Q. Would it have been better for Ruthie if she had remembered to bring her crutches to the zoo? Why or why not?
A. Forgetting her crutches was really the best thing that could have happened to Ruthie. Without her crutches to lean on, she had no choice but to confront the issue of whether she really needed them as much as she thought. In the end she discovered that she didn't, and felt much freer because of it.

Q. Is there anything that you think you need very badly, but in fact you don't really need it at all?

Ages 10 and Up

Q. Is it preferable to live in a comfortable delusion or in less comfortable reality?
A. Human beings have a drive to seek what is comfortable. However, a person has an even more pressing and basic drive -- to live a meaningful life based upon true values. Ultimately he may reach a point where these needs clash and he must make a choice --comfort or truth? The path of personal growth and spirituality is to choose to live a life infused with truth and clear awareness, whatever the cost. And in the end a person who lives this way will find that he experiences a sublime level of pleasure which more than compensates for any comfort he may have sacrificed to get there.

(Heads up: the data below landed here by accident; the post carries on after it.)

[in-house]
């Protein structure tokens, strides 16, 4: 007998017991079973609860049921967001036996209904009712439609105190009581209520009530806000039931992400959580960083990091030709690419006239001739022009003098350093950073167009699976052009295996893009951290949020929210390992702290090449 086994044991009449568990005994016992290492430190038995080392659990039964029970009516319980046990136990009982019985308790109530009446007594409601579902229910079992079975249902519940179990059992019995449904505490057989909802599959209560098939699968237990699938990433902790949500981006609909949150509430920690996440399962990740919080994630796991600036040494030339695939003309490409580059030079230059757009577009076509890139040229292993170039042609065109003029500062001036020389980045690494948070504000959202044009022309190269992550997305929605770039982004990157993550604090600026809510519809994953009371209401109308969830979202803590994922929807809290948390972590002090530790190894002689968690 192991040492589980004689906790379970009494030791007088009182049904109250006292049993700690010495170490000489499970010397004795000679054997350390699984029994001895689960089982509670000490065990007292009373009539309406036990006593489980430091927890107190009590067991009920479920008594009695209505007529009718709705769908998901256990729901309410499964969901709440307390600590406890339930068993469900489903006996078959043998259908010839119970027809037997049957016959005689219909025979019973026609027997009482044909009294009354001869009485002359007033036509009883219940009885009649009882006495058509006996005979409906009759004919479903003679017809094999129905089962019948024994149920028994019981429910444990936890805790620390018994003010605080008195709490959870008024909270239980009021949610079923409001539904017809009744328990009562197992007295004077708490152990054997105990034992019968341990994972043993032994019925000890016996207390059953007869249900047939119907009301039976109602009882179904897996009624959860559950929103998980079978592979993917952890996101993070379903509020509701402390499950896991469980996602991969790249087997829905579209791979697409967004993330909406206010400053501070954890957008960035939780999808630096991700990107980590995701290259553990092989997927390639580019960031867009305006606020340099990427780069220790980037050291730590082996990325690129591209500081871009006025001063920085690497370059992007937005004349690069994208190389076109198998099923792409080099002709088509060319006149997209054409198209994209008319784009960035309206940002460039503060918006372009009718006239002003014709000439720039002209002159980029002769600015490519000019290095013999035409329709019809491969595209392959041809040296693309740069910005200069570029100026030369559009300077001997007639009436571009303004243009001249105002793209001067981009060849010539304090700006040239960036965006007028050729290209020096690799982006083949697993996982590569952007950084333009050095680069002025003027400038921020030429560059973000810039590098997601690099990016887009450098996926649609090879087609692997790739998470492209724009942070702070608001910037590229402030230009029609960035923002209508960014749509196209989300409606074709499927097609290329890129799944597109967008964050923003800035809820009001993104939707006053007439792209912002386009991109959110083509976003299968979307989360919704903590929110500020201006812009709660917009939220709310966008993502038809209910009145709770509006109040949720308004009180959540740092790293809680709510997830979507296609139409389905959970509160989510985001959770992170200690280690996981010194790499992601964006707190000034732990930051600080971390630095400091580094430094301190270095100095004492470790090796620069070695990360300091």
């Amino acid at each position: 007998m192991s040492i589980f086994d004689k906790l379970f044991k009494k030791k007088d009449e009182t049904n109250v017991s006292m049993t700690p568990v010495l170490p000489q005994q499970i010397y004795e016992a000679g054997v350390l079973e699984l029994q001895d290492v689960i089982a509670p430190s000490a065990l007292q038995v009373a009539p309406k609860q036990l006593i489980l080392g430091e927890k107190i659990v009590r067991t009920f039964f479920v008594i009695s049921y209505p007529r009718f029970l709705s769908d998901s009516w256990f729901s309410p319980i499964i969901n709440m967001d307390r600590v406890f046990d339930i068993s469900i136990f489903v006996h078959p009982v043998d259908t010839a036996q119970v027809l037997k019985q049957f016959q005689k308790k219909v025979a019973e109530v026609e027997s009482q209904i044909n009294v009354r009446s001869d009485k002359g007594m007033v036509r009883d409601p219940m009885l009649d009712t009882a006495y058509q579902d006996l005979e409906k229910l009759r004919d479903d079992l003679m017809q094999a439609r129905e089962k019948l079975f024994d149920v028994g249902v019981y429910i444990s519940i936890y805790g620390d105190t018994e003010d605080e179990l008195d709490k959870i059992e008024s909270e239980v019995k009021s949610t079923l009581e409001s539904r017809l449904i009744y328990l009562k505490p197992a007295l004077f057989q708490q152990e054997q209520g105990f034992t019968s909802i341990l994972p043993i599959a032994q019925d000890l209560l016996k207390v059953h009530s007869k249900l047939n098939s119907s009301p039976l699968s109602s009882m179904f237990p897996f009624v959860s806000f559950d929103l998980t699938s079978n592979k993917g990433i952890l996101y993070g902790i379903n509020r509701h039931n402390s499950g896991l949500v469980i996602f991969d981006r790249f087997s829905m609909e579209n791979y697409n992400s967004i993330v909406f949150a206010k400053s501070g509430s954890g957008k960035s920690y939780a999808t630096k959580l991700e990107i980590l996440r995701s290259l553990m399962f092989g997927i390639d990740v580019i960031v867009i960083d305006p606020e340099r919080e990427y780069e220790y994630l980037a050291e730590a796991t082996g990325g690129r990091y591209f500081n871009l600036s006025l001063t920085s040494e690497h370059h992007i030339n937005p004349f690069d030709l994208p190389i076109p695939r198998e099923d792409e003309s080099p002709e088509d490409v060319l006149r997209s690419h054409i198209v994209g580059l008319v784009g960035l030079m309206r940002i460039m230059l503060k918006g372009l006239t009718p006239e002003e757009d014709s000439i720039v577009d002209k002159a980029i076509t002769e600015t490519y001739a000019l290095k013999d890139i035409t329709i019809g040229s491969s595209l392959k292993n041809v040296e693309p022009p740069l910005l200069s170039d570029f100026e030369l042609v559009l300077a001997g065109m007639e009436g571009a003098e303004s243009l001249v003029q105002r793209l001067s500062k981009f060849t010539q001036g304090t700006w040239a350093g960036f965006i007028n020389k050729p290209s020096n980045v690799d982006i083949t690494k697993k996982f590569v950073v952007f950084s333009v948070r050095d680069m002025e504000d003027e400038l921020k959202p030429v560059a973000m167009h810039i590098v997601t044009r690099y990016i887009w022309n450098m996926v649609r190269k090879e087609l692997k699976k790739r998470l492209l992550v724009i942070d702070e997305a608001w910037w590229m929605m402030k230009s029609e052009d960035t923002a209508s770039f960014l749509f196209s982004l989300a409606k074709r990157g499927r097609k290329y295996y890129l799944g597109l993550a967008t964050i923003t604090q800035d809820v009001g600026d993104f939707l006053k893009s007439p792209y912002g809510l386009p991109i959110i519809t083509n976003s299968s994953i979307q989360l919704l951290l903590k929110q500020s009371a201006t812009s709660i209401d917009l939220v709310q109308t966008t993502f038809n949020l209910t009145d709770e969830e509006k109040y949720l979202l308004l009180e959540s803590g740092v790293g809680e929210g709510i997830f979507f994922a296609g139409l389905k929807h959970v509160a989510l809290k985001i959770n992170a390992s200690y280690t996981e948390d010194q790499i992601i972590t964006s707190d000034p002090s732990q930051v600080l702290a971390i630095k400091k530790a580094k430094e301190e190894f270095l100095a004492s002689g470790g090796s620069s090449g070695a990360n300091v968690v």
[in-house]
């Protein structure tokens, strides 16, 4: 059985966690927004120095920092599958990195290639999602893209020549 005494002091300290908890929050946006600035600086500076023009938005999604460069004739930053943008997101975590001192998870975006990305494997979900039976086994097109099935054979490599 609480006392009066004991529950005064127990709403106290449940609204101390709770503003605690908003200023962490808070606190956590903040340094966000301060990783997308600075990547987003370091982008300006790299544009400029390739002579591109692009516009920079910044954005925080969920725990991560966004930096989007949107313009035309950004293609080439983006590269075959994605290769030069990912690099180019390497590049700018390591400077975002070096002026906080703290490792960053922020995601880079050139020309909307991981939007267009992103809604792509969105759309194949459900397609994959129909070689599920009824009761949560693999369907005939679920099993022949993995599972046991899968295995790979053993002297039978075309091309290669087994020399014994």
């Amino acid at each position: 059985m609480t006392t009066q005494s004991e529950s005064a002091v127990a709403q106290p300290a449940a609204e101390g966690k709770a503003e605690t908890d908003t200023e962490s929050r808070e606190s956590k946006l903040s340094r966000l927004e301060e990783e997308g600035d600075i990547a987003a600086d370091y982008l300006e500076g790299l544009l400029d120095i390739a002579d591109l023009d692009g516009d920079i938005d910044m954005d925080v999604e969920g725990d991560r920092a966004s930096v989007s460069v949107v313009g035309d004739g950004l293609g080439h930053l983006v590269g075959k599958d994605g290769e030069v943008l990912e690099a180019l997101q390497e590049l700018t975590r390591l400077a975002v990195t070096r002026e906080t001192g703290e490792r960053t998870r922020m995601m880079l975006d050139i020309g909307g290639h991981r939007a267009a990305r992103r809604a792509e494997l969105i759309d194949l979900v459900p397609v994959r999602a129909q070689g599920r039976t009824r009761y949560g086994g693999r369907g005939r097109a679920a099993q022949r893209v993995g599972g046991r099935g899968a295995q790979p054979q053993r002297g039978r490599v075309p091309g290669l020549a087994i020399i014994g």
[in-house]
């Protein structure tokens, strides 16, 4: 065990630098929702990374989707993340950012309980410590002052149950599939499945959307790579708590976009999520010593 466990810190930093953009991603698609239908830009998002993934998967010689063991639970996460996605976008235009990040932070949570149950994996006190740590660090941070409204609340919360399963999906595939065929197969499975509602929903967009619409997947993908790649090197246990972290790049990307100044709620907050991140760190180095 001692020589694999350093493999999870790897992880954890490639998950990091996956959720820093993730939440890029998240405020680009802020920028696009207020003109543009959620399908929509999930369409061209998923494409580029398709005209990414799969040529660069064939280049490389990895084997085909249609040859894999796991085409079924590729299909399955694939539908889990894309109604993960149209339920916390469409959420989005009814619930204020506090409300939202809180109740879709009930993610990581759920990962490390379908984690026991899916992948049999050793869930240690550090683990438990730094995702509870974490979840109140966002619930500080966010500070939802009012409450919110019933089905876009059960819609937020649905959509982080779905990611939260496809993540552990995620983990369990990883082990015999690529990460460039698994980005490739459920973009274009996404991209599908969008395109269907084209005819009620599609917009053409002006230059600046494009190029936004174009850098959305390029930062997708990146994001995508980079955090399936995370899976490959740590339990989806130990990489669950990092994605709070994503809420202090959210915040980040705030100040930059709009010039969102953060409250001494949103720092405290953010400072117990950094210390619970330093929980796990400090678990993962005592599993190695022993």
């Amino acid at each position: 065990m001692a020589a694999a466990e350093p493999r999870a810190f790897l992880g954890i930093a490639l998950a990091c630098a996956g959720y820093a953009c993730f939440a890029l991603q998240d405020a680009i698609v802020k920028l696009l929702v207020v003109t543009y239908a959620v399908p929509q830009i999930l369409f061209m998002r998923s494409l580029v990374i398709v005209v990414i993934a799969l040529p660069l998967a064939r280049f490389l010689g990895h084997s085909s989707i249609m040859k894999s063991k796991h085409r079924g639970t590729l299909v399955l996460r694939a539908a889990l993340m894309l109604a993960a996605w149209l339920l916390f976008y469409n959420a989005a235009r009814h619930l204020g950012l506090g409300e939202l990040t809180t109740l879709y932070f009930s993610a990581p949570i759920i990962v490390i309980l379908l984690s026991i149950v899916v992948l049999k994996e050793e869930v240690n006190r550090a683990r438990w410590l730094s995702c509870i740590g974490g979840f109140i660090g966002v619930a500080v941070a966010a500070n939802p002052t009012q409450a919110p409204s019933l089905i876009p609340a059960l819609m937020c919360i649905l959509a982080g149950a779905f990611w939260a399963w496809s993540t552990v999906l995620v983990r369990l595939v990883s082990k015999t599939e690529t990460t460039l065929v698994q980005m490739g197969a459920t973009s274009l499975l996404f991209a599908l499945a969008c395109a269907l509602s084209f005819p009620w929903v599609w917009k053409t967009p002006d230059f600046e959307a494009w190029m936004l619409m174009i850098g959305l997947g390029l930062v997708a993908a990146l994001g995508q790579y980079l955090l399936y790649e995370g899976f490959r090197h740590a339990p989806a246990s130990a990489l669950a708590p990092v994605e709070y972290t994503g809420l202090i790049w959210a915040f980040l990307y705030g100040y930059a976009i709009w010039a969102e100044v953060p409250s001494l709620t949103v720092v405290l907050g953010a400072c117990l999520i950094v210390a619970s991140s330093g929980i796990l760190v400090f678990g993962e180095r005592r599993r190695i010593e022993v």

Q. Are there things that are genuinely necessary for us to be happy?
A. Happiness, in truth, is an attitude that comes from within. One person can have everything and still feel miserable. Someone else can seem to have nothing yet feel happy and content. So what is necessary for our happiness is essentially to develop the attitude of appreciating what you have, rather than relying on any specific circumstances. By learning to rely on God and to be happy with whatever situation He sends us, we can literally always be happy.

 

Published: January 12, 2002

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Visitor Comments: 1

(1) Zack Pomerantz, January 13, 2002 12:00 AM

I thought the davr torah was very nice although if i was writing it i would tell more aout the parsha